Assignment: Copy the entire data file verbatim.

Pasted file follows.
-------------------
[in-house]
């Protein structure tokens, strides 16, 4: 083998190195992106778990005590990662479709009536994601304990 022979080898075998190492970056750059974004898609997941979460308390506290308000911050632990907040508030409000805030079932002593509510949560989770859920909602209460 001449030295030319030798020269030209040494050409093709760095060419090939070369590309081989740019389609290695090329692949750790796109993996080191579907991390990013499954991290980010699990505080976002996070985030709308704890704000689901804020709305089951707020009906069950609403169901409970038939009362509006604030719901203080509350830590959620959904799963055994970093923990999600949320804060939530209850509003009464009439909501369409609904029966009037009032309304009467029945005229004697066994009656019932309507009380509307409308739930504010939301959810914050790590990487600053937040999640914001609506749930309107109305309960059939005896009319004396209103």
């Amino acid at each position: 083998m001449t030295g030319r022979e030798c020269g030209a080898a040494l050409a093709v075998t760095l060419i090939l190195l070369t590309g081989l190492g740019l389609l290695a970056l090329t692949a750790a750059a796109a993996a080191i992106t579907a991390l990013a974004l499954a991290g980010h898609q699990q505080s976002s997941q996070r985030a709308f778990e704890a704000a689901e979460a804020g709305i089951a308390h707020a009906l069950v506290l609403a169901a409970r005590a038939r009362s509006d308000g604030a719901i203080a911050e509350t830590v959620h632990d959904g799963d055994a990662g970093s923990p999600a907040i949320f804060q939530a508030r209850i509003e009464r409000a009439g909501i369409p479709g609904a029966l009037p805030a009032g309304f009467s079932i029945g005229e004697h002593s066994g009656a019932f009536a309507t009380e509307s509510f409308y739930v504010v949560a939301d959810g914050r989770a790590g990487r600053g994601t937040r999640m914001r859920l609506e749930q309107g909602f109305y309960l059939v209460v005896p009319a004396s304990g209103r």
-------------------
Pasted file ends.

[in-house]
């Protein structure tokens, strides 16, 4: 083998190195992106778990005590990662479709009536994601304990 022979080898075998190492970056750059974004898609997941979460308390506290308000911050632990907040508030409000805030079932002593509510949560989770859920909602209460 001449030295030319030798020269030209040494050409093709760095060419090939070369590309081989740019389609290695090329692949750790796109993996080191579907991390990013499954991290980010699990505080976002996070985030709308704890704000689901804020709305089951707020009906069950609403169901409970038939009362509006604030719901203080509350830590959620959904799963055994970093923990999600949320804060939530209850509003009464009439909501369409609904029966009037009032309304009467029945005229004697066994009656019932309507009380509307409308739930504010939301959810914050790590990487600053937040999640914001609506749930309107109305309960059939005896009319004396209103």
């Amino acid at each position: 083998m001449t030295g030319r022979e030798c020269g030209a080898a040494l050409a093709v075998t760095l060419i090939l190195l070369t590309g081989l190492g740019l389609l290695a970056l090329t692949a750790a750059a796109a993996a080191i992106t579907a991390l990013a974004l499954a991290g980010h898609q699990q505080s976002s997941q996070r985030a709308f778990e704890a704000a689901e979460a804020g709305i089951a308390h707020a009906l069950v506290l609403a169901a409970r005590a038939r009362s509006d308000g604030a719901i203080a911050e509350t830590v959620h632990d959904g799963d055994a990662g970093s923990p999600a907040i949320f804060q939530a508030r209850i509003e009464r409000a009439g909501i369409p479709g609904a029966l009037p805030a009032g309304f009467s079932i029945g005229e004697h002593s066994g009656a019932f009536a309507t009380e509307s509510f409308y739930v504010v949560a939301d959810g914050r989770a790590g990487r600053g994601t937040r999640m914001r859920l609506e749930q309107g909602f109305y309960l059939v209460v005896p009319a004396s304990g209103r």